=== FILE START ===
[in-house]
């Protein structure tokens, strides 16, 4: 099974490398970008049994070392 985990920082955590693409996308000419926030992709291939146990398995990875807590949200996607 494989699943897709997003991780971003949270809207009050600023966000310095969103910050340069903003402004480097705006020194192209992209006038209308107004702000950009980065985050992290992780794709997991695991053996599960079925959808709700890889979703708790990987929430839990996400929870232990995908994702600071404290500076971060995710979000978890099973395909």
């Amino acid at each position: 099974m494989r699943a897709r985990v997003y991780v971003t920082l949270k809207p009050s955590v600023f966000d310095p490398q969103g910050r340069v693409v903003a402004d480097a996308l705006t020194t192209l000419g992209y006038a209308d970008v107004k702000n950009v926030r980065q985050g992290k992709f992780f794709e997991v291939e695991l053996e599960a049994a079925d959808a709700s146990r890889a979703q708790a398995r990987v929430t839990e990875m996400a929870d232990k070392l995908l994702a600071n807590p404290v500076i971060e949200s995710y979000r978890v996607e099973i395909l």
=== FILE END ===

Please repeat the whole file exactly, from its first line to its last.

[in-house]
């Protein structure tokens, strides 16, 4: 099974490398970008049994070392 985990920082955590693409996308000419926030992709291939146990398995990875807590949200996607 494989699943897709997003991780971003949270809207009050600023966000310095969103910050340069903003402004480097705006020194192209992209006038209308107004702000950009980065985050992290992780794709997991695991053996599960079925959808709700890889979703708790990987929430839990996400929870232990995908994702600071404290500076971060995710979000978890099973395909």
């Amino acid at each position: 099974m494989r699943a897709r985990v997003y991780v971003t920082l949270k809207p009050s955590v600023f966000d310095p490398q969103g910050r340069v693409v903003a402004d480097a996308l705006t020194t192209l000419g992209y006038a209308d970008v107004k702000n950009v926030r980065q985050g992290k992709f992780f794709e997991v291939e695991l053996e599960a049994a079925d959808a709700s146990r890889a979703q708790a398995r990987v929430t839990e990875m996400a929870d232990k070392l995908l994702a600071n807590p404290v500076i971060e949200s995710y979000r978890v996607e099973i395909l």